Basically, the mayor of Hoschton seemed to call out her constituents as a bunch of bigots.
On Monday, The Atlanta Journal Constitution published a story saying Mayor Theresa Kenerly did not support a black job candidate to become city administrator — according to interviews and city documents — because “the city isn’t ready for this.”
While digging into this story, my colleague Chris Joyner came across Councilman Jim Cleveland, who said the mayor of this overwhelmingly white community of perhaps 2,000 residents “might have been right” in her reluctance.
“I don’t know how they would take it if we selected a black administrator,” he told Joyner.
Then the 67-year-old Cleveland added this gem: “I’m a Christian, and my Christian beliefs are you don’t do interracial marriage. That’s the way I was brought up and that’s the way I believe.”
It was like stumbling upon a member of a long-lost tribe no longer thought to exist. If Cleveland was studying the Bible, it must be the 1897 Mississippi Miscegenation Version.
The comments drew a roomful of angry Hoschton residents Monday evening who wanted to say Kenerly and Cleveland were all wet. Some 75 people squeezed into an old train depot and clamored for apologies or resignations. However, Mayor Kenerly, Cleveland and another councilwoman huffed out after a 14-minute meeting, wanting no part of this public scolding spectacle.
As they left, Cleveland bent over Councilwoman Susan Powers and muttered something in her ear. Powers, who had helped bring the hiring fiasco to light, had just asked Cleveland and Kenerly to resign.
So, what did Cleveland tell her?
“He tapped me on the shoulder and whispered that I’d be gone before he was,” said Powers, who has one year on the council to Cleveland’s 10.
Resident after resident, some of them quite hot, said they came to let the world know that Hoschton, which is northeast of Gwinnett County, is not the backwater burg the mayor and councilman seem to make it out to be.
“You do not represent our community,” said resident Kristi Williams, her voice growing more strident as she stood to point a finger at the mayor. “I did not move here for that.”
Mary Morrison, a longtime Hoschton resident who is black, stood up as the meeting was ending and named several black families who reside in the city.
“Where did all this come from?” she asked, referring to the mayor’s comment that the town was not ready for a black administrator.
After the meeting, Morrison told me, “As you can see with all the people here tonight, we’re all ready.”
Ron Johnson, a retired Marine and a retired New York cop who is a local GOP leader, told me he has an interracial nephew. He came to the meeting because, “I’m appalled Jim Cleveland would make statements like this. I grew up Catholic, and nowhere in the Bible does it say that. In fact, I looked at the Bible today to make sure.”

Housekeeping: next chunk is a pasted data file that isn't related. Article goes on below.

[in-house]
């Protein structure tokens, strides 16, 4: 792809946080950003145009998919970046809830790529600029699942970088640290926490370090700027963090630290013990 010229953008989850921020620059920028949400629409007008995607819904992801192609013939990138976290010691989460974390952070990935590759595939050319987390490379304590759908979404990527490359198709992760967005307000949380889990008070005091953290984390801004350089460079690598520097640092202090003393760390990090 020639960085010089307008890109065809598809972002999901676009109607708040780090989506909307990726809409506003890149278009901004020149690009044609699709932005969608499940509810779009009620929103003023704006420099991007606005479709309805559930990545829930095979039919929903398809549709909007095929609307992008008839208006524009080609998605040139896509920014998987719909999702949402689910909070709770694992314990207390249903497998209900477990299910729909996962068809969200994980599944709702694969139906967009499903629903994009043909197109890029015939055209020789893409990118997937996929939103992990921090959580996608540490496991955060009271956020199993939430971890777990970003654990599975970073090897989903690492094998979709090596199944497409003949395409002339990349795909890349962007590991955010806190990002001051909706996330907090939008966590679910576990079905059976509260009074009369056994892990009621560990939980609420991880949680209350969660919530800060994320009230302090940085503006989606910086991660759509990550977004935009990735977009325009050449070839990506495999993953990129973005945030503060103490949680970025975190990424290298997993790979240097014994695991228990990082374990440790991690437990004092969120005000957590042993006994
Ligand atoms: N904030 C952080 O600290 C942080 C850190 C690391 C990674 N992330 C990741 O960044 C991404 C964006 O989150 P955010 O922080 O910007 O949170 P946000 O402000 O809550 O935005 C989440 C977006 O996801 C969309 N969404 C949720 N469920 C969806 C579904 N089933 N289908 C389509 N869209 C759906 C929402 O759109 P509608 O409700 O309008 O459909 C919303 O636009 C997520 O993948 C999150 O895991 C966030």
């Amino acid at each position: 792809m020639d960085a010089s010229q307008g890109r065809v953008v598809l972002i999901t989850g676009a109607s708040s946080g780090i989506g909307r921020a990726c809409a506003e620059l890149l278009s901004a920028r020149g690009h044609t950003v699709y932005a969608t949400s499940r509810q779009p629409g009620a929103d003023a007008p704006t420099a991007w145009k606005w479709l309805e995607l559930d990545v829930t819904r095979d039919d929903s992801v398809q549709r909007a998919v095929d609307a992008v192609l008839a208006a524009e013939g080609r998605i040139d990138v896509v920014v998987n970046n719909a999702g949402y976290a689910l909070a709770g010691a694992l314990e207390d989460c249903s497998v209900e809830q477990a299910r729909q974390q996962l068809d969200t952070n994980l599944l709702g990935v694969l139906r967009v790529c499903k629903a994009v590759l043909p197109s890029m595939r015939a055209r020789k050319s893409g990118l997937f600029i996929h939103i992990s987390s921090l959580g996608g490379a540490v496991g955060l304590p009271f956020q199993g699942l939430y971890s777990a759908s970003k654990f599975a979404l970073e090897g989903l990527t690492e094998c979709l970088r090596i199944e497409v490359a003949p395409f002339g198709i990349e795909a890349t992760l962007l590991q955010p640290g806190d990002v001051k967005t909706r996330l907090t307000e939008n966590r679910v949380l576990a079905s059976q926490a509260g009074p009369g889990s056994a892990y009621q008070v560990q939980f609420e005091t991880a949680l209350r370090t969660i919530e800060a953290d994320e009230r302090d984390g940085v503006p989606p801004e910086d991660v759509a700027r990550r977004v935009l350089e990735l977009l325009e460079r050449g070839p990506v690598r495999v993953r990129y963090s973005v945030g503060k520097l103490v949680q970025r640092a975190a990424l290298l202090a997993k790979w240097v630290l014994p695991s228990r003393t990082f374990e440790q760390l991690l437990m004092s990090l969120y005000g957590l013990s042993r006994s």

Earlier in the day, Johnson saw Kelly Winebarger, a relatively new resident, protesting with placards outside City Hall. He didn’t know her, but he figured she might be hungry, so he went to the local pizzeria to buy her a slice and a drink. It’s that kind of small-towny place.
Winebarger, a mother of two who cleans homes and offices for a living, said someone called the cops on her, who came out and checked her identification. It’s also THAT kind of small-towny place.
The issue bubbled up during a meeting in March, when Kenerly reportedly whispered to a councilwoman that the city (which has about eight employees) wasn’t ready for a black administrator, even though he was qualified. Councilwoman Hope Weeks overheard the remarks and said the mayor repeated them to her after the meeting, according to a document released by the city in response to an open records request from the AJC.
Weeks, who is a new council member, then told Councilwoman Powers. They took the matter to city attorney Thomas Mitchell, who looked into it and later told city officials to stop putting their concerns in writing.
“I do not think it in the best interests of the city (or the individual elected officials) to continue emailing in this manner,” Mitchell wrote in a March 14 email.
Lawyers hate when their clients create damning evidence. His point was, “Ixnay the iscriminationday.”
The job candidate, who lives in Texas, later withdrew his application to take a job somewhere else. I’m sure attorneys are licking their chops.
In a statement last week, Kenerly called the allegations a “political attack,” adding, “I do not recall making the statement attributed to me regarding any applicant for the City Administrator position, and I deny that I made any statement that suggest prejudice.”
Before Monday’s meeting, I called Cleveland, who was bemused by the blowback. “I’m already getting criticized from New York, Chicago and Canada,” he said.
He said he and the mayor have dug the city’s finances out of the doldrums. He said Hoschton was looking to hire an administrator because growth is coming to the town he calls “rural/suburban.”
But although construction crews are all over and a Florida developer aims to build a fancy senior community with 2,600 homes, Cleveland hinted that the civic mindset change is not complete.
“We had a city manager we had to let go; she was a female,” Cleveland said. “If people complained about a white woman, they’d probably complain about a black.”
I asked about the interracial marriage comments, and Cleveland — a retired AT&T supervisor — said he either misspoke or was misquoted. Then he repeated what he said the other day.
“I go to a fundamental Baptist church,” he said. “We have Asians, we have Hispanics, we have blacks.” Being against interracial marriage “is still our belief,” he said. “It’s a teaching at the church. You keep your races pure.”
“I made my statement and I don’t regret it,” he said. “I have black friends, and I hope I’m still friends with them.”
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